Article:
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Caste census is necessary to protect the vulnerable

P Wilson writes: The Census should democratically measure the citizens of India and not just use one particular community as a toolkit for politics.


Updated: September 6, 2021 10:25:28 am
Census forms for 2011. (Express Archive)

Written by P Wilson

The constitutional tool of positive discrimination is for making unequal people equal in specific areas, thereby making reservations, an affirmative action, a rightful entitlement.

The preamble of our Constitution assures justice and political opportunity to everyone. This key objective can be achieved only by determining a rightful share in education, positions of power and State employment. And to achieve this objective, caste census data is vital.

The decision not to enumerate Other Backward Classes (OBCs) in the 2021 Census is a tragic old tale known by many. Union Minister of State for Home Affairs Nityanand Rai stated that the government will only include SCs and STs in the upcoming Census. Until 1931, during the British era, the Census had data on caste, including of OBCs, unlike the Census from 1951 to 2011, which have data only on SCs and STs.

The 1980 Mandal Commission report which relied on the 1931 Census to suggest 27% reservation to OBCs estimates that OBCs constitute around 52% of the population, making them an undeniable part of the country’s social fabric, with lack of access to employment opportunities, social welfare and educational institutions. With reference to this, the then V P Singh government — of the which the DMK was a part — had created 27% reservation for OBCs in 1990. Finally, 27% reservation for OBCs in educational institutions was permitted after the enactment of Central Education Institutions (Reservation in Admission) Act in 2006. It’s sad to note that the 1931 Census is used for granting 27% reservation to OBCs till today.

To set things right, the Union government conducted a caste enumeration, and concerned states were thereafter asked to cross-check the data. But this cross-checked data on OBCs was never released.

In 2018, then home minister Mr Rajnath Singh announced that the caste numbers of all states will be released in 2021. However, shockingly, the Census 2021 has decided not to include data pertaining to the OBC population.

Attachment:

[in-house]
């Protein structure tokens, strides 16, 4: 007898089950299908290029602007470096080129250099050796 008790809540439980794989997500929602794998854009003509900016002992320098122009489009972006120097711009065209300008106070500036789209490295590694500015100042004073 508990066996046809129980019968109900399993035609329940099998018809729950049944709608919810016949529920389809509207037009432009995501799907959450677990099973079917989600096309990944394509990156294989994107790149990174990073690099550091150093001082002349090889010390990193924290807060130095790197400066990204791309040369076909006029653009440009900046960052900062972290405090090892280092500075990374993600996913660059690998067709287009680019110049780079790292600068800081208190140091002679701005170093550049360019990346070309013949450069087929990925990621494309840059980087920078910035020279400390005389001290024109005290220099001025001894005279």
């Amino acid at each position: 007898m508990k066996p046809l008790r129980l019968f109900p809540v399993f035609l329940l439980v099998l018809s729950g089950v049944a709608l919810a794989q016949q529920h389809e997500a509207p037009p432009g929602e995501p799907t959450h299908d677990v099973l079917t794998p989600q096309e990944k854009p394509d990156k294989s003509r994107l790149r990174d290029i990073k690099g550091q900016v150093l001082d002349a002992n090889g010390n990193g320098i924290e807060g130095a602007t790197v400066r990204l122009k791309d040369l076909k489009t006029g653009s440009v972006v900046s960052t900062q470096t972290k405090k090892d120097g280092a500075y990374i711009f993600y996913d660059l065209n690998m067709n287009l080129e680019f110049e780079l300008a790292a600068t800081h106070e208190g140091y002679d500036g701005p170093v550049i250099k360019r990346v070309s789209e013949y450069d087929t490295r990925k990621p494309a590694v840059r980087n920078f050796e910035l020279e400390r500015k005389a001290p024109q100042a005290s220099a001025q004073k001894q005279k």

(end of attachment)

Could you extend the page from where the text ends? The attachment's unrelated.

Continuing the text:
With no official data on OBCs, the government is handicapped in providing incentives such as welfare schemes to disadvantaged communities. There can be no accurate intervention by the government in the absence of credible data for states regarding OBCs. So the Census is divorced of its primal objective of protecting the vulnerable sections of society.

Tamil Nadu Chief Minister M K Stalin is one of those who is at the forefront of the fight for OBCs. His call for release of the OBC numbers has been echoed by leaders of several parties.

It is irrefutable that for OBCs to benefit from specific affirmative action policies, reliable data of their population must exist. Without it, the policy of reservation is not founded on empirical data. It is interesting to note that due to the shunning of this empirical approach by the Centre, the Supreme Court often strikes down reservation policies of states on the ground that it is not based on data. An example of this is the recent judgment on Maratha reservations. The Centre’s action of withholding empirical data relating to OBCs amounts to breach of Constitutional trust, besides perpetuating illegality and being highly arbitrary.

The politics of identity and representation are corner stones of not just the legal realm but our wonderful democracy. In order to ensure that our reservation policies reach the intended targets, it is imperative that rightful share of the OBCs is not just whispered as empty promises, but that there is an actual compendium and data in the form of a caste census that can be relied upon by states and courts.

The National Family Health Survey-2016 data reveals that the caste-based gap in educational spheres is wider than ever. Thus, a Census involving data on the OBC community is absolutely necessary to take the reservation policy forward. It is important to include data related to OBCs in the Census to realise the vision of an India that provides complete social justice, welfare schemes and other social incentives to the ones that need it the most.

The Census should democratically measure the citizens of India and not just use one particular community as a toolkit for politics.

P Wilson is a senior advocate and DMK Rajya Sabha MP

Suraj Yengde, author of Caste Matters, curates the fortnightly Dalitality column

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